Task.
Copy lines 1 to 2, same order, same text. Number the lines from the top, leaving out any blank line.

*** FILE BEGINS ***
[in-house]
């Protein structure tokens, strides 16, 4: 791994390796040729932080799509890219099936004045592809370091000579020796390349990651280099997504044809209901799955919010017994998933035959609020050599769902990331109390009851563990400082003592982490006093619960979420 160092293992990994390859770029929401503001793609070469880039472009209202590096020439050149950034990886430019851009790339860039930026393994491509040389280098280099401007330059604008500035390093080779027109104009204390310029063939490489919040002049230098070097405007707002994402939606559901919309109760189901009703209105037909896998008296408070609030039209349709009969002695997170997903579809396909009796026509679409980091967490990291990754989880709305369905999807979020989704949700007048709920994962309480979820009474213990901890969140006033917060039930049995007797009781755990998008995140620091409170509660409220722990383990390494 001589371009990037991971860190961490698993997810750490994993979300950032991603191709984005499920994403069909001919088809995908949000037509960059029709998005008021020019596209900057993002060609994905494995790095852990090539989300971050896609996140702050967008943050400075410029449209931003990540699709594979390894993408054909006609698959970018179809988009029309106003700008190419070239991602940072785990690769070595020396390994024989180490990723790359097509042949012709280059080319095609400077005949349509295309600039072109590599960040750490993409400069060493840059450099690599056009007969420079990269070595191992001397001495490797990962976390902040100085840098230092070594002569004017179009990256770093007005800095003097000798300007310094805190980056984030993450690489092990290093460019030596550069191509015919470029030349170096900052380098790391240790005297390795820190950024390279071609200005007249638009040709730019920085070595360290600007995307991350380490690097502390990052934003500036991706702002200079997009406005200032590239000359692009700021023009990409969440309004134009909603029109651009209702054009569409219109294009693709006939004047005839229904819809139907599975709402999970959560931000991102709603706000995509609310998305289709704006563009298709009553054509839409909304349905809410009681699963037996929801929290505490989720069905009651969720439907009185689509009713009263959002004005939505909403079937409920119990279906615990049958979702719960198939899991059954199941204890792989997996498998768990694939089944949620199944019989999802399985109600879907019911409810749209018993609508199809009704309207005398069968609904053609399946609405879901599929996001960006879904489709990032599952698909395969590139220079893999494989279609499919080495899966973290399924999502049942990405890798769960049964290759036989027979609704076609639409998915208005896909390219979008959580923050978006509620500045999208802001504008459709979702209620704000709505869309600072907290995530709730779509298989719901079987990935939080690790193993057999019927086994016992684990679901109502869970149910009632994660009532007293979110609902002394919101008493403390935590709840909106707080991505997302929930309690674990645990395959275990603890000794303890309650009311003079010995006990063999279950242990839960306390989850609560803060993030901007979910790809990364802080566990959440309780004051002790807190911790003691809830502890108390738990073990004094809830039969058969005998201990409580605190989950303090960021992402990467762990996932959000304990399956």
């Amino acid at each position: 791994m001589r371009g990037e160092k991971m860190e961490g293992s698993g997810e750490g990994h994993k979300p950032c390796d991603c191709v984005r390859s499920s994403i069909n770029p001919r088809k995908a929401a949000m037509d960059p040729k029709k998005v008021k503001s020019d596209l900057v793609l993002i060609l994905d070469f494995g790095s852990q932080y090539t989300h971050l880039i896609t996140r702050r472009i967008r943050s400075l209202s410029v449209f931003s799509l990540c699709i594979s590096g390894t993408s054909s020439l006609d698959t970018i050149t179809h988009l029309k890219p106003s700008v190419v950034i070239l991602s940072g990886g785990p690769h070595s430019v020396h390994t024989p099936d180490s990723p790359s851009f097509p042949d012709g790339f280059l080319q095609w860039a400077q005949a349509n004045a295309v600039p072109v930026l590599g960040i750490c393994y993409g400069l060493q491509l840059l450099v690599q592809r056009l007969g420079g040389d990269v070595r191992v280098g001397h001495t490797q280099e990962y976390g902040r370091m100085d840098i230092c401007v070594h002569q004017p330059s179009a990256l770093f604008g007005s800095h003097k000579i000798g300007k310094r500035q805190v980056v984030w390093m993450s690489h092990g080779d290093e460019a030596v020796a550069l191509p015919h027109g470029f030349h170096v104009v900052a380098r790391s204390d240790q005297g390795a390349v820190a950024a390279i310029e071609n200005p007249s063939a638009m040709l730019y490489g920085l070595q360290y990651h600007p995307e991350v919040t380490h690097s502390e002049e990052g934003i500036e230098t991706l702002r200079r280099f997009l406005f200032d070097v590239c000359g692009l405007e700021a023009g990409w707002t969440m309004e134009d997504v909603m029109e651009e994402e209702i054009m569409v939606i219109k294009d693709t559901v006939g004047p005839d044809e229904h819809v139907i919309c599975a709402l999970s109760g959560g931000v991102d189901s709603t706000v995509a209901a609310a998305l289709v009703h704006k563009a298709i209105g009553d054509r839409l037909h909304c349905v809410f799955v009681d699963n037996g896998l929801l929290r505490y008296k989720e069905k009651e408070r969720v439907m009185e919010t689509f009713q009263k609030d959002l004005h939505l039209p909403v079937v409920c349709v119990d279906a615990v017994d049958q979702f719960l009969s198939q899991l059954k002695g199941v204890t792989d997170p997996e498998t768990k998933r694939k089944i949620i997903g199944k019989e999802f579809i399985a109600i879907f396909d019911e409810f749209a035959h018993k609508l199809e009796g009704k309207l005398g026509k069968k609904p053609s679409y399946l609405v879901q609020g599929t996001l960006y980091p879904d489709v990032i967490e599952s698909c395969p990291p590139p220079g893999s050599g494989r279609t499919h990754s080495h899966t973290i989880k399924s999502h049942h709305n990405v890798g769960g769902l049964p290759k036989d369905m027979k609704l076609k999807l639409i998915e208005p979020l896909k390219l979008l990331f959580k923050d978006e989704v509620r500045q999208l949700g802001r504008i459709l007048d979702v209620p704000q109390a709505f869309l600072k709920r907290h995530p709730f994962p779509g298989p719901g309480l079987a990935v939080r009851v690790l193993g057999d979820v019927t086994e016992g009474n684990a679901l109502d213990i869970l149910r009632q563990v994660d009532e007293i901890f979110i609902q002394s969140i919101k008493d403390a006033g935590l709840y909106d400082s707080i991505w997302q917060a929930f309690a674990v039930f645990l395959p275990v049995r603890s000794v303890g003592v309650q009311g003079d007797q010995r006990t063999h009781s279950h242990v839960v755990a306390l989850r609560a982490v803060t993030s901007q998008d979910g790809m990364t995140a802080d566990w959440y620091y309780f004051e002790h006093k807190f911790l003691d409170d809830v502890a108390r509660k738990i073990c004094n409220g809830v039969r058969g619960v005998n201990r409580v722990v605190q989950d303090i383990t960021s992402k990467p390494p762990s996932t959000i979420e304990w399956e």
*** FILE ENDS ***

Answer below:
[in-house]
């Protein structure tokens, strides 16, 4: 791994390796040729932080799509890219099936004045592809370091000579020796390349990651280099997504044809209901799955919010017994998933035959609020050599769902990331109390009851563990400082003592982490006093619960979420 160092293992990994390859770029929401503001793609070469880039472009209202590096020439050149950034990886430019851009790339860039930026393994491509040389280098280099401007330059604008500035390093080779027109104009204390310029063939490489919040002049230098070097405007707002994402939606559901919309109760189901009703209105037909896998008296408070609030039209349709009969002695997170997903579809396909009796026509679409980091967490990291990754989880709305369905999807979020989704949700007048709920994962309480979820009474213990901890969140006033917060039930049995007797009781755990998008995140620091409170509660409220722990383990390494 001589371009990037991971860190961490698993997810750490994993979300950032991603191709984005499920994403069909001919088809995908949000037509960059029709998005008021020019596209900057993002060609994905494995790095852990090539989300971050896609996140702050967008943050400075410029449209931003990540699709594979390894993408054909006609698959970018179809988009029309106003700008190419070239991602940072785990690769070595020396390994024989180490990723790359097509042949012709280059080319095609400077005949349509295309600039072109590599960040750490993409400069060493840059450099690599056009007969420079990269070595191992001397001495490797990962976390902040100085840098230092070594002569004017179009990256770093007005800095003097000798300007310094805190980056984030993450690489092990290093460019030596550069191509015919470029030349170096900052380098790391240790005297390795820190950024390279071609200005007249638009040709730019920085070595360290600007995307991350380490690097502390990052934003500036991706702002200079997009406005200032590239000359692009700021023009990409969440309004134009909603029109651009209702054009569409219109294009693709006939004047005839229904819809139907599975709402999970959560931000991102709603706000995509609310998305289709704006563009298709009553054509839409909304349905809410009681699963037996929801929290505490989720069905009651969720439907009185689509009713009263959002004005939505909403079937409920119990279906615990049958979702719960198939899991059954199941204890792989997996498998768990694939089944949620199944019989999802399985109600879907019911409810749209018993609508199809009704309207005398069968609904053609399946609405879901599929996001960006879904489709990032599952698909395969590139220079893999494989279609499919080495899966973290399924999502049942990405890798769960049964290759036989027979609704076609639409998915208005896909390219979008959580923050978006509620500045999208802001504008459709979702209620704000709505869309600072907290995530709730779509298989719901079987990935939080690790193993057999019927086994016992684990679901109502869970149910009632994660009532007293979110609902002394919101008493403390935590709840909106707080991505997302929930309690674990645990395959275990603890000794303890309650009311003079010995006990063999279950242990839960306390989850609560803060993030901007979910790809990364802080566990959440309780004051002790807190911790003691809830502890108390738990073990004094809830039969058969005998201990409580605190989950303090960021992402990467762990996932959000304990399956």